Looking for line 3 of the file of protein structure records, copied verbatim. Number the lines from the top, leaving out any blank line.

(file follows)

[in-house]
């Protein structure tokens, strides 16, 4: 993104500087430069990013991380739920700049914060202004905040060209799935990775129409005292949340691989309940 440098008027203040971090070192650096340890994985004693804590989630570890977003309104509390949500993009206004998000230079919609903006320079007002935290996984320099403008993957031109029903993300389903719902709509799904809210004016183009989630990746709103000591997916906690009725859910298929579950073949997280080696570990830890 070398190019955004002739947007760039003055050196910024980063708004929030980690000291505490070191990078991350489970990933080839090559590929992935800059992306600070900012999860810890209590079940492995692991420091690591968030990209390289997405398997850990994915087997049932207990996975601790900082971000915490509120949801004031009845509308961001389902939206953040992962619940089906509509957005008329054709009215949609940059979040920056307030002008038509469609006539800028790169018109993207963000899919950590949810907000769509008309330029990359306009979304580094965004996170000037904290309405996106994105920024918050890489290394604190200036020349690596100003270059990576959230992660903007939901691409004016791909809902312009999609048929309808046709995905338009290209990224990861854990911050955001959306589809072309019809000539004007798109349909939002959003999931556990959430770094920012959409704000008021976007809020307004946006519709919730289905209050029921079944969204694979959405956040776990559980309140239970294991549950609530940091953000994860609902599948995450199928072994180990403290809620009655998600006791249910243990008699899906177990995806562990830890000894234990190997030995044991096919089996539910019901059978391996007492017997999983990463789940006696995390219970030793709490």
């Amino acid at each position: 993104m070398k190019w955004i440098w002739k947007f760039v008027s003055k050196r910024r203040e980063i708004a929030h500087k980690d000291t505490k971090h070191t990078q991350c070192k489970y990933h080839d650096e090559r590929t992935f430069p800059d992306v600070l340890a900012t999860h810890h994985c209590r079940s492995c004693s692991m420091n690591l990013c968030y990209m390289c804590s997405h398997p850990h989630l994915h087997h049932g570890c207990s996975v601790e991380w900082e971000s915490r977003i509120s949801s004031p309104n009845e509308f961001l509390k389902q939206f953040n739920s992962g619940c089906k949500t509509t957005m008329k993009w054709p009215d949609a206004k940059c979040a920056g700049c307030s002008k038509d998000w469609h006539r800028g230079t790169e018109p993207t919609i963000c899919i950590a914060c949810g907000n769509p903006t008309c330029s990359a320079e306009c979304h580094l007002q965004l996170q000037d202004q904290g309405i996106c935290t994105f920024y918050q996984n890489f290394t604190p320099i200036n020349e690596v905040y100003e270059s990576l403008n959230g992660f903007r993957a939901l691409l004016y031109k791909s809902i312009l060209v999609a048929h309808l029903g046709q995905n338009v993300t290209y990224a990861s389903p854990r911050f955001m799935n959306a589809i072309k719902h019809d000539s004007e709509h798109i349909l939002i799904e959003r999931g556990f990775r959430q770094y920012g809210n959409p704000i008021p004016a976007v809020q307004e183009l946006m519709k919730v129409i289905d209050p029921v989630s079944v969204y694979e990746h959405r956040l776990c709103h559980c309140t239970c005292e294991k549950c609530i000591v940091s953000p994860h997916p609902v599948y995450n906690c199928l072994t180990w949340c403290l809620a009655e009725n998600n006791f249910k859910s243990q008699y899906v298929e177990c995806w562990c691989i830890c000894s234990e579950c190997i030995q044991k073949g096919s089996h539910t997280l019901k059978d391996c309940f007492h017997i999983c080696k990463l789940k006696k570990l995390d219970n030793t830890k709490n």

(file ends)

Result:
């Amino acid at each position: 993104m070398k190019w955004i440098w002739k947007f760039v008027s003055k050196r910024r203040e980063i708004a929030h500087k980690d000291t505490k971090h070191t990078q991350c070192k489970y990933h080839d650096e090559r590929t992935f430069p800059d992306v600070l340890a900012t999860h810890h994985c209590r079940s492995c004693s692991m420091n690591l990013c968030y990209m390289c804590s997405h398997p850990h989630l994915h087997h049932g570890c207990s996975v601790e991380w900082e971000s915490r977003i509120s949801s004031p309104n009845e509308f961001l509390k389902q939206f953040n739920s992962g619940c089906k949500t509509t957005m008329k993009w054709p009215d949609a206004k940059c979040a920056g700049c307030s002008k038509d998000w469609h006539r800028g230079t790169e018109p993207t919609i963000c899919i950590a914060c949810g907000n769509p903006t008309c330029s990359a320079e306009c979304h580094l007002q965004l996170q000037d202004q904290g309405i996106c935290t994105f920024y918050q996984n890489f290394t604190p320099i200036n020349e690596v905040y100003e270059s990576l403008n959230g992660f903007r993957a939901l691409l004016y031109k791909s809902i312009l060209v999609a048929h309808l029903g046709q995905n338009v993300t290209y990224a990861s389903p854990r911050f955001m799935n959306a589809i072309k719902h019809d000539s004007e709509h798109i349909l939002i799904e959003r999931g556990f990775r959430q770094y920012g809210n959409p704000i008021p004016a976007v809020q307004e183009l946006m519709k919730v129409i289905d209050p029921v989630s079944v969204y694979e990746h959405r956040l776990c709103h559980c309140t239970c005292e294991k549950c609530i000591v940091s953000p994860h997916p609902v599948y995450n906690c199928l072994t180990w949340c403290l809620a009655e009725n998600n006791f249910k859910s243990q008699y899906v298929e177990c995806w562990c691989i830890c000894s234990e579950c190997i030995q044991k073949g096919s089996h539910t997280l019901k059978d391996c309940f007492h017997i999983c080696k990463l789940k006696k570990l995390d219970n030793t830890k709490n």